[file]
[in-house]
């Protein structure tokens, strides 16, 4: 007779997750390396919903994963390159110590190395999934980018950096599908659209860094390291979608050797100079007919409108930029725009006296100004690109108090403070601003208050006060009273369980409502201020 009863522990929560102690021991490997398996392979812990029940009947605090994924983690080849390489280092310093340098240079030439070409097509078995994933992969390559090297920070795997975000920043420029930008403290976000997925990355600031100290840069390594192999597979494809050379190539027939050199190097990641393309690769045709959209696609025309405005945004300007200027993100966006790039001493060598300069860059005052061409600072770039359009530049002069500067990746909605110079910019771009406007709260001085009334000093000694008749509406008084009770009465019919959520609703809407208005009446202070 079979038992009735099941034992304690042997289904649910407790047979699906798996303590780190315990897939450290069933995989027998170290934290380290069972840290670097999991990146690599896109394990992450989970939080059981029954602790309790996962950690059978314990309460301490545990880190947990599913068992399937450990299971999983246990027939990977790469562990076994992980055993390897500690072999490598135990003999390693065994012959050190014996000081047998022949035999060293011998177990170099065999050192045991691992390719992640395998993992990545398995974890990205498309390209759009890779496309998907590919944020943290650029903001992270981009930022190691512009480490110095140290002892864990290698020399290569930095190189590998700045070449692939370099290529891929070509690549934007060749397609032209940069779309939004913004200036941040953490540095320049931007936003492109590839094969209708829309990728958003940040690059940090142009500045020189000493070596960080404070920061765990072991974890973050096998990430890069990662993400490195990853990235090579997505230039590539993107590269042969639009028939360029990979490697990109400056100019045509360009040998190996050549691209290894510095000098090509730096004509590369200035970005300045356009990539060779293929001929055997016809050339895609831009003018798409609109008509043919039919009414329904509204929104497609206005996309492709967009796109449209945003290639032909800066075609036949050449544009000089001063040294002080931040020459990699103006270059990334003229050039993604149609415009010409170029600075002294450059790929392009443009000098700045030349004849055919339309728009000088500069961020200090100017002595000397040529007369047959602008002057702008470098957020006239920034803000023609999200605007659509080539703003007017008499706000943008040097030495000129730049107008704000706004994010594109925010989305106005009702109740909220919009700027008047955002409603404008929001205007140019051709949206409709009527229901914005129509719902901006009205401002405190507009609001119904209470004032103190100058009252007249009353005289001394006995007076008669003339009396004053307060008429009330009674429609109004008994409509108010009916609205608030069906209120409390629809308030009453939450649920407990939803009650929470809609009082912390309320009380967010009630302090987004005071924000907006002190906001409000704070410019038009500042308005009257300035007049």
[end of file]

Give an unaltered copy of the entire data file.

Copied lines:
[in-house]
């Protein structure tokens, strides 16, 4: 007779997750390396919903994963390159110590190395999934980018950096599908659209860094390291979608050797100079007919409108930029725009006296100004690109108090403070601003208050006060009273369980409502201020 009863522990929560102690021991490997398996392979812990029940009947605090994924983690080849390489280092310093340098240079030439070409097509078995994933992969390559090297920070795997975000920043420029930008403290976000997925990355600031100290840069390594192999597979494809050379190539027939050199190097990641393309690769045709959209696609025309405005945004300007200027993100966006790039001493060598300069860059005052061409600072770039359009530049002069500067990746909605110079910019771009406007709260001085009334000093000694008749509406008084009770009465019919959520609703809407208005009446202070 079979038992009735099941034992304690042997289904649910407790047979699906798996303590780190315990897939450290069933995989027998170290934290380290069972840290670097999991990146690599896109394990992450989970939080059981029954602790309790996962950690059978314990309460301490545990880190947990599913068992399937450990299971999983246990027939990977790469562990076994992980055993390897500690072999490598135990003999390693065994012959050190014996000081047998022949035999060293011998177990170099065999050192045991691992390719992640395998993992990545398995974890990205498309390209759009890779496309998907590919944020943290650029903001992270981009930022190691512009480490110095140290002892864990290698020399290569930095190189590998700045070449692939370099290529891929070509690549934007060749397609032209940069779309939004913004200036941040953490540095320049931007936003492109590839094969209708829309990728958003940040690059940090142009500045020189000493070596960080404070920061765990072991974890973050096998990430890069990662993400490195990853990235090579997505230039590539993107590269042969639009028939360029990979490697990109400056100019045509360009040998190996050549691209290894510095000098090509730096004509590369200035970005300045356009990539060779293929001929055997016809050339895609831009003018798409609109008509043919039919009414329904509204929104497609206005996309492709967009796109449209945003290639032909800066075609036949050449544009000089001063040294002080931040020459990699103006270059990334003229050039993604149609415009010409170029600075002294450059790929392009443009000098700045030349004849055919339309728009000088500069961020200090100017002595000397040529007369047959602008002057702008470098957020006239920034803000023609999200605007659509080539703003007017008499706000943008040097030495000129730049107008704000706004994010594109925010989305106005009702109740909220919009700027008047955002409603404008929001205007140019051709949206409709009527229901914005129509719902901006009205401002405190507009609001119904209470004032103190100058009252007249009353005289001394006995007076008669003339009396004053307060008429009330009674429609109004008994409509108010009916609205608030069906209120409390629809308030009453939450649920407990939803009650929470809609009082912390309320009380967010009630302090987004005071924000907006002190906001409000704070410019038009500042308005009257300035007049």